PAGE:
1. Take Damage: If the raft’s movement crosses or ends on a rock space add 1 damage token for each rock hit. If the movement ends on a rock, shift the raft left or right until it sits in a water tile, taking additional damage tokens for each rock space it must pass over.
    2. Draw: If players have no remaining cards in hand, draw 6 new ones from their respective decks.
  3. Game Over

    1. Players win if their raft reaches the end of the river. Note: Damage taken is calculated AFTER movement, thus it is possible to limp to shore then have your raft collapse around you.
    2. Players lose if:
    3. They end a turn with all damage markers placed.
    4. They are unable to draw new cards
richdurham's picture
Joined: 12/26/2009
Entry 6 - 3..2..1.. Showtime

A two player game of bad communication and high tension.

You blacked out for a moment from the stress, and suddenly you can't remember what you were going to do, just that it's really important. At this point, you're too afraid to ask your partner sitting across from you, what you were going to do. Unbeknownst to you, your partner has forgotten too.

Basic Gameplay

Each round, both players play a card at the same time. Players are not allowed to communicate in any way. The objective is for both players to play the same "Showtime" card on the same round. If a player plays a showtime card, and the other player doesn't, or it's a different showtime card, both players lose.

Components and play

Each player has a separate deck of signal cards, and seven different showtime cards which are distinctly colored for recognition. At the start of the round, randomly take three showtime cards from each player's seven cards. Shuffle each player's remaining four showtime cards into their decks. Each player then draws five cards as their starting hand. Each round, both players play a card face down, which the other player takes and looks at. New players should keep the cards face up and in order for easy recall. If the card has extra instructions, follow them. Each player then draws a card and another round begins.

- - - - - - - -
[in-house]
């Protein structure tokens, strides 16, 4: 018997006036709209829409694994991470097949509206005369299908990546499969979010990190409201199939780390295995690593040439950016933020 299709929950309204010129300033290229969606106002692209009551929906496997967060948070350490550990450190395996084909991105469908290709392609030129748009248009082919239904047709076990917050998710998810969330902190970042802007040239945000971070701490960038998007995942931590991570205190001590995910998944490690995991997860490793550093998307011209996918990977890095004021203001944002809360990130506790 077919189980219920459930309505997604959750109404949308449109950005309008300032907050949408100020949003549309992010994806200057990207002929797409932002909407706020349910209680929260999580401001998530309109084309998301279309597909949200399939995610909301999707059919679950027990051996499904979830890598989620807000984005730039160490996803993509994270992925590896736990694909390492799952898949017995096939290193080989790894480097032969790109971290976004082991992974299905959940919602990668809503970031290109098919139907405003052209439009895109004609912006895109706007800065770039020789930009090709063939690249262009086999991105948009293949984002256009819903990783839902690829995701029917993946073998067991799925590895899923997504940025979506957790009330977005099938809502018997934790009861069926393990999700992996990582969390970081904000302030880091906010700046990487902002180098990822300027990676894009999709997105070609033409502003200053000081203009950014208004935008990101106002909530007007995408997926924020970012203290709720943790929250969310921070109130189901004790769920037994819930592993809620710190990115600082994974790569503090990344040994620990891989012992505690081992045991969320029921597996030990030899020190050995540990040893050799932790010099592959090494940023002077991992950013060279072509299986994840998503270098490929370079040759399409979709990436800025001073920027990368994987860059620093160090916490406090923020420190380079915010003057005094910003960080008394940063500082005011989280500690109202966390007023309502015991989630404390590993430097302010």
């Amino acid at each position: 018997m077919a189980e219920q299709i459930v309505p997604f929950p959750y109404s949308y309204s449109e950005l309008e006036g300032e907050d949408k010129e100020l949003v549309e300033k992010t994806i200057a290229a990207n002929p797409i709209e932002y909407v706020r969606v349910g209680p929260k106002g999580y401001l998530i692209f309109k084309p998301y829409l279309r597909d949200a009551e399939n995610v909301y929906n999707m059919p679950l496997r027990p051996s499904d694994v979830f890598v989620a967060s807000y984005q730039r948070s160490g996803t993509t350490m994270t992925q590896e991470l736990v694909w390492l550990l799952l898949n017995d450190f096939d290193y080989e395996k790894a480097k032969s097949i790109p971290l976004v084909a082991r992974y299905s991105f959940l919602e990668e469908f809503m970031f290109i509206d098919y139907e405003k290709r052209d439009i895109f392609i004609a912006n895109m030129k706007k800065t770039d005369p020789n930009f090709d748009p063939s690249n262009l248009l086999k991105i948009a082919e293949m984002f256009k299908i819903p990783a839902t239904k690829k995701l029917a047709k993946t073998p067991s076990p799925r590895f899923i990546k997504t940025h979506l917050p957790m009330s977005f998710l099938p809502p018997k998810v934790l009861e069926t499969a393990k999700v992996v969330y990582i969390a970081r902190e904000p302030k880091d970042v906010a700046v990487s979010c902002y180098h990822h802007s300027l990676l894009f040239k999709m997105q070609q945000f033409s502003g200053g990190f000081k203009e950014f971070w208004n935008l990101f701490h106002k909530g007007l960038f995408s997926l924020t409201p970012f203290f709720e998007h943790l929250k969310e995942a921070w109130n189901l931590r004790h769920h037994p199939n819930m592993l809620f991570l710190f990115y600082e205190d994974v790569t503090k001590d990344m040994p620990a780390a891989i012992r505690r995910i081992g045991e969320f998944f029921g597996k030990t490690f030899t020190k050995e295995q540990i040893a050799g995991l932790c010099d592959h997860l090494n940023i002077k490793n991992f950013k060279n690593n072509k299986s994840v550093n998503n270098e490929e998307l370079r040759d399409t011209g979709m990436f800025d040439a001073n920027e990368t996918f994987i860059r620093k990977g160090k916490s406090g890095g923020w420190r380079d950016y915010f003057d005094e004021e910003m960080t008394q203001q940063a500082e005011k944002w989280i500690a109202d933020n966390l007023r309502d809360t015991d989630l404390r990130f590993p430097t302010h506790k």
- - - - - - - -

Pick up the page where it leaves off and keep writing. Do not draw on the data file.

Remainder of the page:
Both players instantly win if both players play the same "Showtime". Both players instantly lose if a player plays a showtime card, and the other player doesn't, or it's a different showtime card. On the round any player's deck runs out, the players have one last chance to play the same showtime card. If they fail to play the same showtime card, they both lose.

Signal Cards

Most signal cards will have a number 3,2,1 or X (no) and 1-4 colors on them you can use these in a variety of ways, in the hopes of the other player understanding. For example, playing 3,2,1 with a common color across all the cards is a clear signal of going for a showtime. The other playing an X can be a signal they don't have certain colors, or abort the showtime. There are special signal cards which have an ability, for example: Do Over: Receiving player may discard and redraw any number of cards from their hand Get Ready: Receiving player may search through their deck for any card instead of drawing. Double Play:Receiving player may draw two cards this round, and play two cards on the next. (If you play two showtimes, if either one matches, you win)

Showtime cards

Diverse high tension jobs, like a theatrical performance, business presentation, armed robbery, etc. Each are colored distinctly to match the colors on the signal cards.


Players are allowed to discuss strategies in between rounds, but beware the randomness of the draw.

richdurham's picture
Joined: 12/26/2009
Entry 7 - Where are you my love?

The game component is a postcard.